Pops
14426
Points
Pops 03/14/14 - 10:11 pm
8
1
According to Bob Young

"he just wasn't certain the commission knew what it was getting into.
“I don’t have the clarity that they understand,” Young said."

Welcome to Augusta-Richmond County government.
English is a second language these days...........

Butterman
3696
Points
Butterman 03/14/14 - 11:29 pm
4
2
Alvin Mason
Unpublished

Just so you know, Commissioner Alvin Mason appointed Bob Young to this board. I'd say that shows that Mr. Mason has some fine judgement.

Little Old Lady
8937
Points
Little Old Lady 03/15/14 - 06:41 am
4
0
Bob Young

What is up with Bob Young's hair. He is an accomplished man in many areas, but the hair??????????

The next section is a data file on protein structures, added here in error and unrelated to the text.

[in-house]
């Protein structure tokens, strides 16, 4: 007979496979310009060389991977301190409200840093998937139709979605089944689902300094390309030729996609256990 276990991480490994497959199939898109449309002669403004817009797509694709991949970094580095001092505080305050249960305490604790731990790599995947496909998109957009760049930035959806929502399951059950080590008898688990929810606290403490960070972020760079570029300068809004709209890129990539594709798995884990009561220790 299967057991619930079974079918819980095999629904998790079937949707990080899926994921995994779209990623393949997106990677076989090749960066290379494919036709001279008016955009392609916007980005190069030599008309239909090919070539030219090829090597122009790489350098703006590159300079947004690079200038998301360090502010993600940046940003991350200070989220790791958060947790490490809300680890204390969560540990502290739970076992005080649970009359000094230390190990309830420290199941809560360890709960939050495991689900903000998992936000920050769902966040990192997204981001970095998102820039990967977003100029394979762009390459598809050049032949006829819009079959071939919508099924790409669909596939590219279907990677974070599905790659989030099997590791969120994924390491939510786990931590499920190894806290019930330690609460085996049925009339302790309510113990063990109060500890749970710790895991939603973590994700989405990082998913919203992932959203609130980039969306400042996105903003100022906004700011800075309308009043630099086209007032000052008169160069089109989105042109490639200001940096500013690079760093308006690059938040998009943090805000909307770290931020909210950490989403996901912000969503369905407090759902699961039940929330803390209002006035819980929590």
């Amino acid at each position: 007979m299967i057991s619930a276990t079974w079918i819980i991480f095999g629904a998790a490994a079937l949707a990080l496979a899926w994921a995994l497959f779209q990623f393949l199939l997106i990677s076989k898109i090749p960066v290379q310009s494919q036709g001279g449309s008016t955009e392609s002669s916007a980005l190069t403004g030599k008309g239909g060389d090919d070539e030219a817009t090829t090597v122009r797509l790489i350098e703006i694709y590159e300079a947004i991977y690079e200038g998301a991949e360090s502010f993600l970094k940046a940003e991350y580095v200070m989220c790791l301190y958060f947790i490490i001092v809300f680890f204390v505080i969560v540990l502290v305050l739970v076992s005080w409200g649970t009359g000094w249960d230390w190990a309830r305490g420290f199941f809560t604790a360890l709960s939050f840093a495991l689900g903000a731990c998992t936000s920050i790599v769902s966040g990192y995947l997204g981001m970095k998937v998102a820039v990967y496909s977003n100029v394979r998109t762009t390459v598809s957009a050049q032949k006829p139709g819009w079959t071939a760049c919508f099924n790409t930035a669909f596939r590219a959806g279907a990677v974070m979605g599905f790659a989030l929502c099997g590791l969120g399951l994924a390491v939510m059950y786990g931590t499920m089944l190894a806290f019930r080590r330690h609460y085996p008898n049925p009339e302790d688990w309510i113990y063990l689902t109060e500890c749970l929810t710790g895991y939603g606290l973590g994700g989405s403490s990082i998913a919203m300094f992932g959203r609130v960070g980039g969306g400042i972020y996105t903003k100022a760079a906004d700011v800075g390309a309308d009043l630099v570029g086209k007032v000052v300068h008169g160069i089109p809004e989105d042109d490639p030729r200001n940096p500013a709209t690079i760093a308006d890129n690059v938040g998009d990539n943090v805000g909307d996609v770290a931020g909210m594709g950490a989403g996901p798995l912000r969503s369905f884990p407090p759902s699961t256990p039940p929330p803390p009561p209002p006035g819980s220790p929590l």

Riverman1
93727
Points
Riverman1 03/15/14 - 07:05 am
7
1
Burn The Trailer Steps For Firewood

Richmond County is going to end up burning the trailer steps for firewood before they realize they can't spend money they don't have.

nocnoc
49169
Points
nocnoc 03/15/14 - 07:38 am
6
0
So do to political trickery or stupidity

The Taxpayers either PASS a Pork filled SPLOST or face a Property Tax Increase.

Someone please remind me.
What was the original Marble Place projected remodel cost sold to the TAXPAYERS vs. what they say they now need?

What did we pay the ARC hired Consultants for the Project Estimate?
Because we need to ask then for the $$$$ back AND QUIT using that consulting group in the future?

seenitB4
97596
Points
seenitB4 03/15/14 - 08:15 am
5
0
Keep putting it b4 voters

When you get a NO vote it means what---MAYBE--& try again til you get a yes....
GEEZ folks....I feel for yall, sitting ducks on the pond.

Brad Owens
4906
Points
Brad Owens 03/15/14 - 08:17 am
4
0
nocnoc...